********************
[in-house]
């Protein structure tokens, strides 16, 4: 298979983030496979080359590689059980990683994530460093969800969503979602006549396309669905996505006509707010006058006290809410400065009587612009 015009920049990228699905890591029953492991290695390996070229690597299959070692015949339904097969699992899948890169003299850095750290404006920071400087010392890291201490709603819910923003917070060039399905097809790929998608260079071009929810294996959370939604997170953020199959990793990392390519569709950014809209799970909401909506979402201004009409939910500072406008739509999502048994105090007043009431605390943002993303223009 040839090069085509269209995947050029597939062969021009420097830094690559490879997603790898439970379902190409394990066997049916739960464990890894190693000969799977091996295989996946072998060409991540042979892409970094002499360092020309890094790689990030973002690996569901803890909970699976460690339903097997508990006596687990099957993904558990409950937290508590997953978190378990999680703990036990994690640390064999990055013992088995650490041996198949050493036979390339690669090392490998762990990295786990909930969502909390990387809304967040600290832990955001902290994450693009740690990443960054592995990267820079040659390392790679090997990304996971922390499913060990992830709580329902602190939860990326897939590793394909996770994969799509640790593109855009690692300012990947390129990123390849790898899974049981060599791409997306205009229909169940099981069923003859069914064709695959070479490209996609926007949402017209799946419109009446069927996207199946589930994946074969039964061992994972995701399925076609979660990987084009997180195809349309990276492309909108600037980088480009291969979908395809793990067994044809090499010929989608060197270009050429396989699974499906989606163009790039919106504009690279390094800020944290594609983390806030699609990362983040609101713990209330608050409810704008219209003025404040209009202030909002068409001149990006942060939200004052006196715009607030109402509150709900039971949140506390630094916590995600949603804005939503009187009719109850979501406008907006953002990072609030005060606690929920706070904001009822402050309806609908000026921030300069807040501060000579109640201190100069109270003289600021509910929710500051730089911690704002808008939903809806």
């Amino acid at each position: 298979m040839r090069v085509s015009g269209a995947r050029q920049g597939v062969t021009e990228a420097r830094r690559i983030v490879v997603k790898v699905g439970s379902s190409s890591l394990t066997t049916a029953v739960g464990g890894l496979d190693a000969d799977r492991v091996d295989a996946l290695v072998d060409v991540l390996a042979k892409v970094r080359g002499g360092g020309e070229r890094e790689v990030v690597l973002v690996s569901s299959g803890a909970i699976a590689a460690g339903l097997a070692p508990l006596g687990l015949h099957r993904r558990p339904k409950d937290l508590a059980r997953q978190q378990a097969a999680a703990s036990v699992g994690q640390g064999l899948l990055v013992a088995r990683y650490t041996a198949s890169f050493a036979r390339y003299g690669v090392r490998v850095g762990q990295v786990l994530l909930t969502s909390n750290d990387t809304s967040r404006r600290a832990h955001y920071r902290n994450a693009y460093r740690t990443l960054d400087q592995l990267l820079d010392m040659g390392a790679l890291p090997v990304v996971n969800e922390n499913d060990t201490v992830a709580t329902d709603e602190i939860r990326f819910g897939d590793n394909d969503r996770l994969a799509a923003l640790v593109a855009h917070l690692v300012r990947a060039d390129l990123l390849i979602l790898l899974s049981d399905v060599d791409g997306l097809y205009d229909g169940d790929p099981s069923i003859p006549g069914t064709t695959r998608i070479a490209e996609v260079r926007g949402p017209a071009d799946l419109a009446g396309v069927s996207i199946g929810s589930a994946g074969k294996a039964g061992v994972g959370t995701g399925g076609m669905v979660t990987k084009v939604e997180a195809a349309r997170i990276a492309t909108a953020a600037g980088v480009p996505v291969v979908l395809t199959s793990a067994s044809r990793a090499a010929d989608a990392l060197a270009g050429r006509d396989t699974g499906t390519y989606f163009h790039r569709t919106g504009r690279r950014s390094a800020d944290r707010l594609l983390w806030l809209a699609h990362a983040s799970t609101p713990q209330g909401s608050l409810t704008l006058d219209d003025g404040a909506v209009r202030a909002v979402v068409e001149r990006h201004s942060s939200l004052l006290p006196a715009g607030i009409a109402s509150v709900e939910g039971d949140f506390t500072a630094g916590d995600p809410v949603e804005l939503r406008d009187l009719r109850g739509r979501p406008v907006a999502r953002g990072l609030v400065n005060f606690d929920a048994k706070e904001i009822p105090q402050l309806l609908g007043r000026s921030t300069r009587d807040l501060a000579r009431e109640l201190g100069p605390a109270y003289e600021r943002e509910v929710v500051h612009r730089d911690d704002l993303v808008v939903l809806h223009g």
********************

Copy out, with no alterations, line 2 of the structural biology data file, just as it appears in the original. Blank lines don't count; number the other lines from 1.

């Protein structure tokens, strides 16, 4: 298979983030496979080359590689059980990683994530460093969800969503979602006549396309669905996505006509707010006058006290809410400065009587612009 015009920049990228699905890591029953492991290695390996070229690597299959070692015949339904097969699992899948890169003299850095750290404006920071400087010392890291201490709603819910923003917070060039399905097809790929998608260079071009929810294996959370939604997170953020199959990793990392390519569709950014809209799970909401909506979402201004009409939910500072406008739509999502048994105090007043009431605390943002993303223009 040839090069085509269209995947050029597939062969021009420097830094690559490879997603790898439970379902190409394990066997049916739960464990890894190693000969799977091996295989996946072998060409991540042979892409970094002499360092020309890094790689990030973002690996569901803890909970699976460690339903097997508990006596687990099957993904558990409950937290508590997953978190378990999680703990036990994690640390064999990055013992088995650490041996198949050493036979390339690669090392490998762990990295786990909930969502909390990387809304967040600290832990955001902290994450693009740690990443960054592995990267820079040659390392790679090997990304996971922390499913060990992830709580329902602190939860990326897939590793394909996770994969799509640790593109855009690692300012990947390129990123390849790898899974049981060599791409997306205009229909169940099981069923003859069914064709695959070479490209996609926007949402017209799946419109009446069927996207199946589930994946074969039964061992994972995701399925076609979660990987084009997180195809349309990276492309909108600037980088480009291969979908395809793990067994044809090499010929989608060197270009050429396989699974499906989606163009790039919106504009690279390094800020944290594609983390806030699609990362983040609101713990209330608050409810704008219209003025404040209009202030909002068409001149990006942060939200004052006196715009607030109402509150709900039971949140506390630094916590995600949603804005939503009187009719109850979501406008907006953002990072609030005060606690929920706070904001009822402050309806609908000026921030300069807040501060000579109640201190100069109270003289600021509910929710500051730089911690704002808008939903809806």